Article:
Ghislaine: Lots of different people make up an audience so it can be really challenging and difficult even to communicate climate change in an effective way because it’s also so multifaceted. But I think that there are a few critical elements. One, for example, is accessibility. This can mean that climate education is free. Another can be simplifying language. Because it’s often seen as such a complex issue and when we talk about the science behind the solutions it can be complicated. Ensuring that the information is accessible to people is important for them to not only feel empowered by the knowledge that they’re gaining on it but on their ability to communicate it further to the people around them.

It’s also important to relate to people. Empathy and compassion is so necessary. Engaging people with stories of the reality of the situation. Everyone’s going to be exposed to climate change at some point, but a lot of people are just hearing about it right now. Talking not only about the stories of those who are falling victim to the costs of climate change, but also the solutions that have come out of these communities, their resilience, and their strength in adapting. This ties into the hope aspect of it because, as you said, so many people are exposed to really awful news on a daily basis so when we talk about solutions – not just these big ones like energy – we need to pair it with calls to action. Climate anxiety comes out of this and people need hope, they need something tangible to work towards that will keep them motivated.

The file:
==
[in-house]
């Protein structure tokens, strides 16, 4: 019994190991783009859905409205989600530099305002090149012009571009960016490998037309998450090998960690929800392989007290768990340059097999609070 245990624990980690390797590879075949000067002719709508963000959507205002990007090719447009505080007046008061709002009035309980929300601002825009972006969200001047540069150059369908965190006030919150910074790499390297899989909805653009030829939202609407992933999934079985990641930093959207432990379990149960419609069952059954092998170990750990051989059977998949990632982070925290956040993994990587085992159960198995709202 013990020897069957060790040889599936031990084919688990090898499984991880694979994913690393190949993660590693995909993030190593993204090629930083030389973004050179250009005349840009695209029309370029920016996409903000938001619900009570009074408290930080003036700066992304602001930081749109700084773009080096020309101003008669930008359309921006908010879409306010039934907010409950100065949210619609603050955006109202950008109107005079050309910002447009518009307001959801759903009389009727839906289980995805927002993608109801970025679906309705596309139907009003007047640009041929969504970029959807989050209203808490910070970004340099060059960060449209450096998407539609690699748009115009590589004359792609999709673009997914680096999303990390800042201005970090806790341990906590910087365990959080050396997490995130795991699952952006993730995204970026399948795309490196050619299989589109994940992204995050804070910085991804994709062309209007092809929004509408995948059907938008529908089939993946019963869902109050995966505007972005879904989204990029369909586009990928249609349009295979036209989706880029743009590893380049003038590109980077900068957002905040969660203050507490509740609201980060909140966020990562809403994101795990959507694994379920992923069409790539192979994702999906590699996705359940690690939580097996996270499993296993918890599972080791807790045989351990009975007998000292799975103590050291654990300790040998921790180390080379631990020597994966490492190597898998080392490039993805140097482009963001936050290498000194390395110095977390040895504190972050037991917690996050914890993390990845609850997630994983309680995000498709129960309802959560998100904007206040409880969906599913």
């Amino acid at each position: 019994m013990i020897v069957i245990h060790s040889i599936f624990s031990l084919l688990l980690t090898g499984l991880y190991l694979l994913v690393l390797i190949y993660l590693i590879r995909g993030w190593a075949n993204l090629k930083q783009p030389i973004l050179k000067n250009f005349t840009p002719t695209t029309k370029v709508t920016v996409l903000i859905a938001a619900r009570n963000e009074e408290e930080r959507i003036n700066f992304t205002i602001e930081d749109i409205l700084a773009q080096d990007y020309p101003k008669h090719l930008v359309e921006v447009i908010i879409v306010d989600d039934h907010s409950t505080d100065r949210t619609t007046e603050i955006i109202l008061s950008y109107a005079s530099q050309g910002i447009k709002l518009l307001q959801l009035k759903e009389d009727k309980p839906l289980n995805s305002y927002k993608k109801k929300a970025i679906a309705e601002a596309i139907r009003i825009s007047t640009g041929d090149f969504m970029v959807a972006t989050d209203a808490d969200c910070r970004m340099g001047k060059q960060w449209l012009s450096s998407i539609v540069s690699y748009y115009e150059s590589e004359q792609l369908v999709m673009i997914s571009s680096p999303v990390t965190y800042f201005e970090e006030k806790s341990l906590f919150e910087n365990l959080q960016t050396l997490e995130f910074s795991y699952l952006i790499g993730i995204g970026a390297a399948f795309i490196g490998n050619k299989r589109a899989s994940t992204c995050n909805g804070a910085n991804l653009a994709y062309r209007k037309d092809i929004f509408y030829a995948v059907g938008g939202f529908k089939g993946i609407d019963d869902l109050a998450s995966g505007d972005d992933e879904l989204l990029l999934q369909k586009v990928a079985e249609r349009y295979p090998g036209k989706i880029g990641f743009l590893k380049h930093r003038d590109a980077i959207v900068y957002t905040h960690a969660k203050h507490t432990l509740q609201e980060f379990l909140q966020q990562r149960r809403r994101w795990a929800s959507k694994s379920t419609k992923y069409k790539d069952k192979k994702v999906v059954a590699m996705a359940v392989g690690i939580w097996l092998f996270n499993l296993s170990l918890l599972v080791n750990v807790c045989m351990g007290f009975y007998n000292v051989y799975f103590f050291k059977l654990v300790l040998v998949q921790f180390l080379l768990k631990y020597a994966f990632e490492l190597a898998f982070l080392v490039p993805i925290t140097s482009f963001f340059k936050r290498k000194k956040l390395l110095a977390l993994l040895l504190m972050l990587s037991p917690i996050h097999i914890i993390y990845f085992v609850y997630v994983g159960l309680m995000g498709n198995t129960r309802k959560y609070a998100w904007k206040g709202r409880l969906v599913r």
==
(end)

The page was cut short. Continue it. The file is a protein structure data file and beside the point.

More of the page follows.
Thred: Exactly. We want big oil to step aside and the people coming up with these incredible initiatives are the ones having the most impact. At what level do you think good initiatives are getting blocked – is it a government, longing level or do you think the media might be to blame?

Ghislaine: I unfortunately think that it’s at every level: local, international, regional, and media. The fossil fuel industry (specifically companies like Shell, Chevron, Exon, BP, Total etc.) has demonstrated that there’s no backing down from any of the actions that it’s taken part in when it comes to displacing communities for example, or degrading ecosystems and habitats. For genuinely affecting everyday people and countries on a global scale. There’s no backing down from that when there’s profit to be made. They uproot communities and ecosystems, they intimidate activists, they’re the number one contributor to emissions and have invested so largely in these efforts and in future efforts to extract coal, oil, and gas.